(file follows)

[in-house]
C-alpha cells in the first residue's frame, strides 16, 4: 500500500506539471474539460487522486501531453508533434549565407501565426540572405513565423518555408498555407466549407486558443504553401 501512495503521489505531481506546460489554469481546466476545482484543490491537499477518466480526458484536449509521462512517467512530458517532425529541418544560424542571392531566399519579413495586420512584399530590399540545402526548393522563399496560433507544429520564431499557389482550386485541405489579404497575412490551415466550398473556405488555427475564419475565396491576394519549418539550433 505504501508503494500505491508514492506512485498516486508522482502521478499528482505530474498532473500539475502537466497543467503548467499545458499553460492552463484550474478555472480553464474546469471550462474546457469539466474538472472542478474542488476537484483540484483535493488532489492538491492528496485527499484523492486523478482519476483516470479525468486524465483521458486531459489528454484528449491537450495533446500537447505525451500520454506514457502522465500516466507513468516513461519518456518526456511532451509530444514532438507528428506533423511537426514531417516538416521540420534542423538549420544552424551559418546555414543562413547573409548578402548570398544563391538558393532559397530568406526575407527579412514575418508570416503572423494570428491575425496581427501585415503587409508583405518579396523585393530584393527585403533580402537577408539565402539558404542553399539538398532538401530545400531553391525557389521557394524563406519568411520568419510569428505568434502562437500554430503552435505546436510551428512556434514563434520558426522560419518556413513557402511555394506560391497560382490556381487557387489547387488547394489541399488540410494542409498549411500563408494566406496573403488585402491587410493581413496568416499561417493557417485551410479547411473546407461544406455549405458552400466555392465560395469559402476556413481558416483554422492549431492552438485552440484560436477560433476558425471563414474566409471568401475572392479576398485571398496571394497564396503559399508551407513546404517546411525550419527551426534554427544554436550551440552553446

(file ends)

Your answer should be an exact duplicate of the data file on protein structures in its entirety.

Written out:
[in-house]
C-alpha cells in the first residue's frame, strides 16, 4: 500500500506539471474539460487522486501531453508533434549565407501565426540572405513565423518555408498555407466549407486558443504553401 501512495503521489505531481506546460489554469481546466476545482484543490491537499477518466480526458484536449509521462512517467512530458517532425529541418544560424542571392531566399519579413495586420512584399530590399540545402526548393522563399496560433507544429520564431499557389482550386485541405489579404497575412490551415466550398473556405488555427475564419475565396491576394519549418539550433 505504501508503494500505491508514492506512485498516486508522482502521478499528482505530474498532473500539475502537466497543467503548467499545458499553460492552463484550474478555472480553464474546469471550462474546457469539466474538472472542478474542488476537484483540484483535493488532489492538491492528496485527499484523492486523478482519476483516470479525468486524465483521458486531459489528454484528449491537450495533446500537447505525451500520454506514457502522465500516466507513468516513461519518456518526456511532451509530444514532438507528428506533423511537426514531417516538416521540420534542423538549420544552424551559418546555414543562413547573409548578402548570398544563391538558393532559397530568406526575407527579412514575418508570416503572423494570428491575425496581427501585415503587409508583405518579396523585393530584393527585403533580402537577408539565402539558404542553399539538398532538401530545400531553391525557389521557394524563406519568411520568419510569428505568434502562437500554430503552435505546436510551428512556434514563434520558426522560419518556413513557402511555394506560391497560382490556381487557387489547387488547394489541399488540410494542409498549411500563408494566406496573403488585402491587410493581413496568416499561417493557417485551410479547411473546407461544406455549405458552400466555392465560395469559402476556413481558416483554422492549431492552438485552440484560436477560433476558425471563414474566409471568401475572392479576398485571398496571394497564396503559399508551407513546404517546411525550419527551426534554427544554436550551440552553446